The Department of Homeland Security (DHS) has issued its first policy update in light of President Obama's recent executive order on immigration issues. Secretary Jeh Johnson issued a memo on November 20, 2014 to the heads of Immigration and Customs Enforcement (ICE), Customs and Border Protection (CBP) and Citizenship and Immigration Service (CIS). The memo rescinds and updates prior agency memos on the use of prosecutorial discretion.
Table of Contents
Secretary Johnson issued the memo to "provide clearer and more effective guidance" on enforcement priorities. The agency will continue to focus deportation efforts on:
The memo acknowledges "limited resources" and flatly admits that DHS simply cannot respond to all immigration violations or remove all persons who are in the U.S. without status. In light of this, DHS must exercise prosecutorial discretion and focus on these priorities.
Importantly, Secretary Johnson called upon the three agencies to use prosecutorial discretion not only in deciding whether to file for deportation, but at every stage of those proceedings as well. Although early use of discretion is encouraged so as to allow for efficient use of government resources, the memo specifically envisions and recognizes the use of discretion throughout the process, including in deciding:
whom to stop, question and arrest; whom to detain or release; whether to settle, dismiss, appeal or join in a motion on a case; and whether to grant deferred action, parole or a stay of removal instead of pursuing removal in a case.
The memo then discusses the three civil immigration enforcment policies.
The highest priority is to be given to aliens engaged in terrorist activity or posing a threat to national security, aliens caught at the border, gang members, convicted felons and aggravated felons.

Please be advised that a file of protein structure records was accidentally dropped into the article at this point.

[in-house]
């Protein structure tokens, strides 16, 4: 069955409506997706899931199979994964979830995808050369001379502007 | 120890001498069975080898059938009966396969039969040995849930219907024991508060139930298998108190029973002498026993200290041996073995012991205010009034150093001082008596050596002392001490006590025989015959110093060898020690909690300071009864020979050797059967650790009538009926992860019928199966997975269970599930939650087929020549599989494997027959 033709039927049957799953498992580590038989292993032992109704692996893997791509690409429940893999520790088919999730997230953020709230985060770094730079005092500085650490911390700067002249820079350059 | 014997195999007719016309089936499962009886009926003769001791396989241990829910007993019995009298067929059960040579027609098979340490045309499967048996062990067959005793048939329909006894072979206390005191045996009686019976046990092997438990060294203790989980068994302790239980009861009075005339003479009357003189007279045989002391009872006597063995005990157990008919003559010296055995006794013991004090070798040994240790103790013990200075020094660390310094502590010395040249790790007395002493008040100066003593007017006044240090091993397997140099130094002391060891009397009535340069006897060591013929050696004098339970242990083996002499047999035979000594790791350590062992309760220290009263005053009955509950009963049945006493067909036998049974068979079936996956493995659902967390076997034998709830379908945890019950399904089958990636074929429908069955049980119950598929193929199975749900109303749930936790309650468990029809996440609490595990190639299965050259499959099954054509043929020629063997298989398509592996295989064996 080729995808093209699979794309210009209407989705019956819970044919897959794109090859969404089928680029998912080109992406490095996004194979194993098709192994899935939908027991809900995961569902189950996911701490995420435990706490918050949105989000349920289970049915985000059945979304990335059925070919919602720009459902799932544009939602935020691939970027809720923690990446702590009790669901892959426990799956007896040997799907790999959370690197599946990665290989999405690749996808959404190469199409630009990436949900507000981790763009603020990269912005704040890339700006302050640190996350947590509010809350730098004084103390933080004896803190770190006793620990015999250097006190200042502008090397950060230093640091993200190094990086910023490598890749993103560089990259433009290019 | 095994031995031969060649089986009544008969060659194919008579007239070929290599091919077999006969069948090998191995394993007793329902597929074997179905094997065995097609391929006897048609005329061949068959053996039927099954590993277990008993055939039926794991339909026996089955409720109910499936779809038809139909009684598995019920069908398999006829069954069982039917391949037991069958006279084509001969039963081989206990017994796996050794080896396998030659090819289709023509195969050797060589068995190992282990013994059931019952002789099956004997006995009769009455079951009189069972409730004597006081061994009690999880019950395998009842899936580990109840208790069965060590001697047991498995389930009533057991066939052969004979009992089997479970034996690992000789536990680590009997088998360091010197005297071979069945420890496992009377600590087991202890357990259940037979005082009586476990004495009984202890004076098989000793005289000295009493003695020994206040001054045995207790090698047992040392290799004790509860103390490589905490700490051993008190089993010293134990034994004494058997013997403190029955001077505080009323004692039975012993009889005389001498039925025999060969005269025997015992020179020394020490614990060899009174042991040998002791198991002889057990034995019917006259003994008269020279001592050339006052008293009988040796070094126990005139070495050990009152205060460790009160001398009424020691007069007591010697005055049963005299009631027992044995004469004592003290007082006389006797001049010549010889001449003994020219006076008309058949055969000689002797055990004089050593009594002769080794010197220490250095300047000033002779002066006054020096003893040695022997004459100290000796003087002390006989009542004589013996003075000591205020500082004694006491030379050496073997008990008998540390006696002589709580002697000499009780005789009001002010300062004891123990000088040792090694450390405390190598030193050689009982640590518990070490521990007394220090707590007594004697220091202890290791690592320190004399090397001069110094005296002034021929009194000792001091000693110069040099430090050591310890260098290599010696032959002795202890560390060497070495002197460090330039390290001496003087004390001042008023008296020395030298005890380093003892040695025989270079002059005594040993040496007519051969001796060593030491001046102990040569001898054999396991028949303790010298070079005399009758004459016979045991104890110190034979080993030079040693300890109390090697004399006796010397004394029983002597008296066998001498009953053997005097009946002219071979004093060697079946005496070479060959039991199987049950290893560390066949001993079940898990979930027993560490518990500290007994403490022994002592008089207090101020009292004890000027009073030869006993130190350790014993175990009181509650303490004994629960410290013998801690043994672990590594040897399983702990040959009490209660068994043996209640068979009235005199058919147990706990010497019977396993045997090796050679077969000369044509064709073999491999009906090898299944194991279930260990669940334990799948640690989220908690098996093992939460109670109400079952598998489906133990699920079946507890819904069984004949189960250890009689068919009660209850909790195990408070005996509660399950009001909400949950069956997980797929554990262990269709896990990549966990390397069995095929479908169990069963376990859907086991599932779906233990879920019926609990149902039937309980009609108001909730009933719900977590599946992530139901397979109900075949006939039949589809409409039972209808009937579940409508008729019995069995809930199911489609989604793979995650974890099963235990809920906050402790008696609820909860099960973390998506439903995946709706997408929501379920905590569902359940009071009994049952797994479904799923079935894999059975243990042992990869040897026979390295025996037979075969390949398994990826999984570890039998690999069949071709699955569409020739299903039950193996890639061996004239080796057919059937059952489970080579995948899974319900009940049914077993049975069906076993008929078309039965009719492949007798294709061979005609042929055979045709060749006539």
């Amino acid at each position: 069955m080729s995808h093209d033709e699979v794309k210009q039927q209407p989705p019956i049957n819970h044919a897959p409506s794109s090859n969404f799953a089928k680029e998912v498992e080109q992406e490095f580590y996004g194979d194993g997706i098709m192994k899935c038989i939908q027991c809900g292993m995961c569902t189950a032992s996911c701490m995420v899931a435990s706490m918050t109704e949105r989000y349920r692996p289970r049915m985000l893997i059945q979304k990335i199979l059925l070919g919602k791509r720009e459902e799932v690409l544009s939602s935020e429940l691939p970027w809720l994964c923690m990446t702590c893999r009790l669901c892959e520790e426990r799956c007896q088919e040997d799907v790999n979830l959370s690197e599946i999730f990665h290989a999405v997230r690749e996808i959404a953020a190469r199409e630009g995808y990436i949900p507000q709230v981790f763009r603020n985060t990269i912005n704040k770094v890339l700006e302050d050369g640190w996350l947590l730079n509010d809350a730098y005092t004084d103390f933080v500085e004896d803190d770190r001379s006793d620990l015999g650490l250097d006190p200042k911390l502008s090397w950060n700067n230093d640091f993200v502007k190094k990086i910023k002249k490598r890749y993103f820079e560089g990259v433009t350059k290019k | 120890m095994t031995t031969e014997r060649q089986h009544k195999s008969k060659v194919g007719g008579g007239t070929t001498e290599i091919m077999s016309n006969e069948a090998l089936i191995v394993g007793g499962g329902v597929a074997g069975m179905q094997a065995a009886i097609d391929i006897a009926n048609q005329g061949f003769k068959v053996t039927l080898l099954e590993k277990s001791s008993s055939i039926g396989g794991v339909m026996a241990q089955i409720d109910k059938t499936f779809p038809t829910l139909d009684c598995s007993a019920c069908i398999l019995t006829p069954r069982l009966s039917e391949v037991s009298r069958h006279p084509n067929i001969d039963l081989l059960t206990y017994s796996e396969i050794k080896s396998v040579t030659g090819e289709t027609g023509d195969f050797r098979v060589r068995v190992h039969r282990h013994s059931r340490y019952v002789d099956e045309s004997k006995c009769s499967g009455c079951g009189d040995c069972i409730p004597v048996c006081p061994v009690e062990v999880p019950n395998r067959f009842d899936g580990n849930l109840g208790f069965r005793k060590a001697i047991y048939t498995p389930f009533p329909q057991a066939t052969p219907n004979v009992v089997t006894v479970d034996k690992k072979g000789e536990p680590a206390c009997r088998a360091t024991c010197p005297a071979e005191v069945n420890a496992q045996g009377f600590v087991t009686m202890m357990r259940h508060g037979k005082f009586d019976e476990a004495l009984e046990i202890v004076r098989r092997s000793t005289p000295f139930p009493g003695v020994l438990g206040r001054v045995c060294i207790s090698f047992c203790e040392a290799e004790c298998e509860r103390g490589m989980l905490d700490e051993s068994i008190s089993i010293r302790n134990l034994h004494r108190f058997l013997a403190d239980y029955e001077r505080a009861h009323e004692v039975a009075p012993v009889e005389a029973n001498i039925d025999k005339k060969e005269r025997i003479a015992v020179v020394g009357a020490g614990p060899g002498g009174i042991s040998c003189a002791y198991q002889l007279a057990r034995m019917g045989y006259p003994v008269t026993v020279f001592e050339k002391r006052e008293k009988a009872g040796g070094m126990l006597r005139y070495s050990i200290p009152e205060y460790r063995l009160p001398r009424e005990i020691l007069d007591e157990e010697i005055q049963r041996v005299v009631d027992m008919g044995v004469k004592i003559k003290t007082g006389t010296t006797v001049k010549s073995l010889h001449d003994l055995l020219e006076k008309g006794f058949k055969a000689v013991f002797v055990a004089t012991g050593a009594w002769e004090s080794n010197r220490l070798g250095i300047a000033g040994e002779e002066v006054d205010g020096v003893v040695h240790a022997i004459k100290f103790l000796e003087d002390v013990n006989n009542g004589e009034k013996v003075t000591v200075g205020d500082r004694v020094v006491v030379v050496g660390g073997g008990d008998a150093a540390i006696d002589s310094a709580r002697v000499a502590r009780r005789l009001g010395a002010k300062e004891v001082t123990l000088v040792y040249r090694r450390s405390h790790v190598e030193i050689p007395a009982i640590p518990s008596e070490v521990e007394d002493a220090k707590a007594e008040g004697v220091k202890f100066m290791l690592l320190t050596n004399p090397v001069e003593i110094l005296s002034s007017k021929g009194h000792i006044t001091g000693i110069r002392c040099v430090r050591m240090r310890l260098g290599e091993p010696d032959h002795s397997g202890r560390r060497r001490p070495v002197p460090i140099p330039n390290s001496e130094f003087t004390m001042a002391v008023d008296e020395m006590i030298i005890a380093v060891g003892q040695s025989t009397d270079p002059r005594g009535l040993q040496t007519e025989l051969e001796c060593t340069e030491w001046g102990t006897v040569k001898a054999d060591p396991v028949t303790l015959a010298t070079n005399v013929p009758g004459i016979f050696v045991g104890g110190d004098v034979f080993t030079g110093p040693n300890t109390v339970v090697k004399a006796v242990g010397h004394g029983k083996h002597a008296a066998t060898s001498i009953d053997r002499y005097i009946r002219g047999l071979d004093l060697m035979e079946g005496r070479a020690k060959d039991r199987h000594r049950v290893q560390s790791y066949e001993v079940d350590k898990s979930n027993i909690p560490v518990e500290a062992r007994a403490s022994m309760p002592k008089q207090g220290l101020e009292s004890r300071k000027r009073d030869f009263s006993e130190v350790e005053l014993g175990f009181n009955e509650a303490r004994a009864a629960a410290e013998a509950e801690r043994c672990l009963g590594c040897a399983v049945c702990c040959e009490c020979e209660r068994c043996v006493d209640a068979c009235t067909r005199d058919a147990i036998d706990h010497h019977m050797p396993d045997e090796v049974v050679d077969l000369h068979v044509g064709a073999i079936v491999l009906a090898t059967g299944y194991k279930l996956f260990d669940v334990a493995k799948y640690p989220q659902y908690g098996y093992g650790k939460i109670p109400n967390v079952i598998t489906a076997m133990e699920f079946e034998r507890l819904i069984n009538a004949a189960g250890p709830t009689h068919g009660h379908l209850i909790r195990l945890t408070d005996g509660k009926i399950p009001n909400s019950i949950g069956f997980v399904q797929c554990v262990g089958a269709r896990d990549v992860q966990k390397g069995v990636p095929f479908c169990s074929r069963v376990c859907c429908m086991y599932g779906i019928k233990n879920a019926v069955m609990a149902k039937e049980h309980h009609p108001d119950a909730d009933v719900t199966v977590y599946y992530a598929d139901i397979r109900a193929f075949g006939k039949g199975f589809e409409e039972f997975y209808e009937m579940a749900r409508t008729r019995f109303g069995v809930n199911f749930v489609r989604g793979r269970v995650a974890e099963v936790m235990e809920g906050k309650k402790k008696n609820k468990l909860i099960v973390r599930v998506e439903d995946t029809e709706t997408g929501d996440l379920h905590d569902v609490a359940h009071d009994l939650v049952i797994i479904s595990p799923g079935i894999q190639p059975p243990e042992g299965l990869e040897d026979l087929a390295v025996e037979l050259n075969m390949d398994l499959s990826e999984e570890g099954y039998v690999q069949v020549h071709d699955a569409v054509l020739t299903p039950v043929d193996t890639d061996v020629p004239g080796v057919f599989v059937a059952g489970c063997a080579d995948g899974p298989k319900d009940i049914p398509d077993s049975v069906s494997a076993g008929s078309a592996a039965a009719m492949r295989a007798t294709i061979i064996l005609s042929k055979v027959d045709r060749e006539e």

The second priority is for aliens with 3 or more misdemeanor offenses (other than traffic), aliens convicted of a "significant misdemeanor" such as domestic violence, burglary, sexual assault, aliens who illegally entered or reentered the U.S. after January 1, 2014 and aliens who have significantly abused the visa or visa waiver program.
The third priority is for aliens who have been issued a final order of removal on or after January 1, 2014.
The memo goes into effect on January 5, 2015.
Some interesting thoughts from this part of the memorandum. The memo suggests that DHS attorneys can use their new level of discretion in agreeing or disagreeing to join in motions with an alien's attorney. Perhaps this means that DHS counsel will be more willing to enter into motions to reopen cases that were previously decided. T
he fact that the memo distinguishes between people who received a removal order before January 1, 2014 and after suggests that people ordered deported before 2014 may have avenues of relief previously prohibited. Time will tell on this issue.
The memo does certainly allow for the continued apprehension, detention and removal of anyone in the U.S. without authorization, but again encourages the use of the priority system set out in the memo. The memo also addresses DHS detention and allows for release from mandatory detention including the sick, primary caregivers of children or anyone else in whom the continued detention does not serve the federal government's interests.
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